PlayStation VR – Sony Patents Motion Glove

Discovered by a NeoGAF user, the Japanese company has recently patented a “glove interface object” along with a “thumb controller” which is designed to work with the PlayStation VR. This glove interface is described within the US Patent and Trademark Office records as a hand-mounted sensor which sports a support modules. In other words, it outlines a glove that would feed “contact sensor” and “flex sensor” information to a device which would then calculate the user’s hand position. Therefore, it is clear that pressure sensors and haptic feedback are integral to the device.

PlayStation VR - Sony Patents Motion Glove

The Motion Glove for the PlayStation VR Presents an Easier and More Enjoyable Virtual Reality Experience

More evidence is shown in this PlayStation VR peripheral patent as it says ” … applied for rendering a virtual hand in a view of a virtual environment on a head-mounted display (HMD), the virtual hand being rendered based on the identified finger position pose.” In simpler terms, it means that the new peripheral will turn the user’s hand into a virtual one.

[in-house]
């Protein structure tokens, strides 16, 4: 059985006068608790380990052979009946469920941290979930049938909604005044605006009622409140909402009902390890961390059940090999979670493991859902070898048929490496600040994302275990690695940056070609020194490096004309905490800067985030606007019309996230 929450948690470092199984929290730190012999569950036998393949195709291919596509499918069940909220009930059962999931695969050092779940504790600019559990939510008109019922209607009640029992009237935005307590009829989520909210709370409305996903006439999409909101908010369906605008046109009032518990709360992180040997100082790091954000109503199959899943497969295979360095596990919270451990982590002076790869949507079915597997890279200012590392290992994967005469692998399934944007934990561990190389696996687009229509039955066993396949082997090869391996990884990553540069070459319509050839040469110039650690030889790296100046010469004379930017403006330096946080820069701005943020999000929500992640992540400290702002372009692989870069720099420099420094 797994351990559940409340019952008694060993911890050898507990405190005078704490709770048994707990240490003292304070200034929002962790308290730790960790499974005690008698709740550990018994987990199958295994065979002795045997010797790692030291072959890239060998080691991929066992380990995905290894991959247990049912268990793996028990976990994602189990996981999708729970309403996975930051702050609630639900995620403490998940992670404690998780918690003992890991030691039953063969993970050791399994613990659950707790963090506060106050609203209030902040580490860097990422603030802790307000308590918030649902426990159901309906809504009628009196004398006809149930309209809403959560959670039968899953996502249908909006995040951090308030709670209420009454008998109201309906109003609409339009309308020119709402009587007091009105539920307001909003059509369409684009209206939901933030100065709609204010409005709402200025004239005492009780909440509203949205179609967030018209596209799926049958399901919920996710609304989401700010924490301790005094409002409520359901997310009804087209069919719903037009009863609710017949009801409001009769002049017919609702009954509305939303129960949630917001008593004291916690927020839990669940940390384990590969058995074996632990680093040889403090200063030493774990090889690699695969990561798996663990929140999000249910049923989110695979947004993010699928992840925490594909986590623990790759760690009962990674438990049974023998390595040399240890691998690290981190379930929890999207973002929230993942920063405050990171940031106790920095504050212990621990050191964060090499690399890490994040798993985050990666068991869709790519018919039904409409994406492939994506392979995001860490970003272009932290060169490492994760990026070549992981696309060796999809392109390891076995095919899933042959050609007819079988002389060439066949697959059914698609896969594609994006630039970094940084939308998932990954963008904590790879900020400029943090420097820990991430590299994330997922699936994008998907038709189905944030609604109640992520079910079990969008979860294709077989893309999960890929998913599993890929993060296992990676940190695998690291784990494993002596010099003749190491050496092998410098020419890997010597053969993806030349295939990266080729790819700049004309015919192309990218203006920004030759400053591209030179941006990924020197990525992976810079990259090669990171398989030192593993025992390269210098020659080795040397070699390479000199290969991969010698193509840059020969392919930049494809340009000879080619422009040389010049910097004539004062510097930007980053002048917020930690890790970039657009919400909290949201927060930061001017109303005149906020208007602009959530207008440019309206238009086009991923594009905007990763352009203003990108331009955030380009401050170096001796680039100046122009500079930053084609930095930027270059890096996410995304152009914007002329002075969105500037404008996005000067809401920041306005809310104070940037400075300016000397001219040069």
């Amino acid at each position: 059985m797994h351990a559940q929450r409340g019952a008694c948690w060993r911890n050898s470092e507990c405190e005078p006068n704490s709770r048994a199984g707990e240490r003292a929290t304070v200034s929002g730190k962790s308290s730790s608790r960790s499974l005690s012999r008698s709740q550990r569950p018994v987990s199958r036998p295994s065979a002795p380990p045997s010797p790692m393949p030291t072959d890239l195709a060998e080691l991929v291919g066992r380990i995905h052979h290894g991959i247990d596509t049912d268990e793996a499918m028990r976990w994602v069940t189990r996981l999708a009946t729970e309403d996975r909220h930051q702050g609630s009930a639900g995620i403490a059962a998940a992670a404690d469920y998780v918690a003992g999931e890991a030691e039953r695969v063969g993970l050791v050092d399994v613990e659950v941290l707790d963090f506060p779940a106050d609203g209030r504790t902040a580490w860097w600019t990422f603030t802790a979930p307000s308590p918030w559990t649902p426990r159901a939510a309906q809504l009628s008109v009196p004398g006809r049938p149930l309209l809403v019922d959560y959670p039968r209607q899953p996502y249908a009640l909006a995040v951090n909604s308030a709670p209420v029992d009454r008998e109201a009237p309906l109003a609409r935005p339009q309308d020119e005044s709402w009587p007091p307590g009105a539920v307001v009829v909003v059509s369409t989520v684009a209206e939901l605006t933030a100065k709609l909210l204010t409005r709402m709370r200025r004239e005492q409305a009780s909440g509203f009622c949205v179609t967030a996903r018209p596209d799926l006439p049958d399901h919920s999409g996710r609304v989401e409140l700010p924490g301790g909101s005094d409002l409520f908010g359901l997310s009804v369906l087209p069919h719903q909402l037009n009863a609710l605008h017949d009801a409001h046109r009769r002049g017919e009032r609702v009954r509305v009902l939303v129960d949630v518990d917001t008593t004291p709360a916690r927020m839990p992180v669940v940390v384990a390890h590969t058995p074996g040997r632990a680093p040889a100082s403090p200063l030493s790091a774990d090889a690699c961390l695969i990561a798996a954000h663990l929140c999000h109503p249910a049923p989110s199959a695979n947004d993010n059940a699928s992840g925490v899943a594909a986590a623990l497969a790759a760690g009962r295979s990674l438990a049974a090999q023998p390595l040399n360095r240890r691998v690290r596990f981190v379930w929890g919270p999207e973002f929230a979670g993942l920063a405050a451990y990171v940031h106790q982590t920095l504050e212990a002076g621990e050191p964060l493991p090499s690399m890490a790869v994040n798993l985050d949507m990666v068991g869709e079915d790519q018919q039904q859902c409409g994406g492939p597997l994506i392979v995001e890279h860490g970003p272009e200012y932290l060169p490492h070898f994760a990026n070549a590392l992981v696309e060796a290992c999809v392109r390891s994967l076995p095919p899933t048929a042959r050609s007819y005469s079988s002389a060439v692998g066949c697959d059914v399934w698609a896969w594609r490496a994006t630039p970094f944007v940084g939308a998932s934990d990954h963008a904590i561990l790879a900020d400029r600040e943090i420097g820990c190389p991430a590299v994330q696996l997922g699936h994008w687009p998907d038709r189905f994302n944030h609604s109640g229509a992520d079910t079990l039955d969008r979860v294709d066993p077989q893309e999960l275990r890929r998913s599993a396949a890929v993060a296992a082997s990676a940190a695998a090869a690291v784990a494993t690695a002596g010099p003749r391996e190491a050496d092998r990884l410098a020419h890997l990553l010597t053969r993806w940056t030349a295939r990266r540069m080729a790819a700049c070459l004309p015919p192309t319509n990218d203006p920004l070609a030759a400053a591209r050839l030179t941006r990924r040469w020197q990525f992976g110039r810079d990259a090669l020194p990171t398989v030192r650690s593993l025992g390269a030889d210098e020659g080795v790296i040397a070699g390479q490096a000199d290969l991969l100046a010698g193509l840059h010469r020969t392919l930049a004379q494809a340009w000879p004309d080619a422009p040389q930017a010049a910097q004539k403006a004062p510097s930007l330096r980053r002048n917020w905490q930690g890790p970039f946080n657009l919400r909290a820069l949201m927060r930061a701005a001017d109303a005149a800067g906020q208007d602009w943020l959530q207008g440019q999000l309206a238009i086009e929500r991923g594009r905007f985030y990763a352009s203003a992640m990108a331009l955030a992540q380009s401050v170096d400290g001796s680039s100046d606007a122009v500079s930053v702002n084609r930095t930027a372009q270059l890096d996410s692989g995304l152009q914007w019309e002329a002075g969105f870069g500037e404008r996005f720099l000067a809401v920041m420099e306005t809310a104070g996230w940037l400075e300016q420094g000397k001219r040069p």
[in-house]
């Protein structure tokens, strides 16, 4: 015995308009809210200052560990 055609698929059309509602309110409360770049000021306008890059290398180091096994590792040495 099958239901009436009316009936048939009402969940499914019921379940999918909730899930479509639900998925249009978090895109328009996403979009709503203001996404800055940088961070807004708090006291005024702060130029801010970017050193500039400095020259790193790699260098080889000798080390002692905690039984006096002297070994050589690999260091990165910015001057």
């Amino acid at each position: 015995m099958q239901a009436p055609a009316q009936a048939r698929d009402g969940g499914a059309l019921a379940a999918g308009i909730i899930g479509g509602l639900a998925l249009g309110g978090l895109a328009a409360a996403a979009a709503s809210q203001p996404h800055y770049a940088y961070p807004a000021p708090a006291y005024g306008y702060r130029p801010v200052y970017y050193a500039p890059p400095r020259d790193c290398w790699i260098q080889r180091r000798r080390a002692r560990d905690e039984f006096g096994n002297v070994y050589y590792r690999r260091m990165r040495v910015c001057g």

With regards to the independently filed thumb controller, it would seem that it is a mere component for the glove. There are hints that it will function a bit differently with regards to glove’s fingers. Instead, this thumb controller for the PlayStation VR Headset will act as a central control point. Speculations include that users would bend thumbs to click highlighted items, but the hand will be used for bigger motions. In other words, the thumb peripheral is for finer movements.

There is also a new camera system that is listed as part of the glove’s system. Furthermore, there is a prominent mention of cloud computing within the patent. Hence, it suggests that the company’s gaming VR headset requires a constant Internet connection for it to work.

There is also a third patent aside from the glove and the thumb controller, and that is for the various supporting software for the entire PlayStation virtual reality system. With this, it even sheds further light into the possibility of the system having a dedicated camera. It even reads that ” “In some embodiments, a motion controller includes one or more cameras, which captures images of a fixed reference point.”

Should the PlayStation VR become reliant in terms of 3D positioning as what these patents suggest, it won’t be easily accessible to most players as it would contain a relatively high price tag. After all, this kind of technology is what drove the HTC Vive to its current top-end price point.

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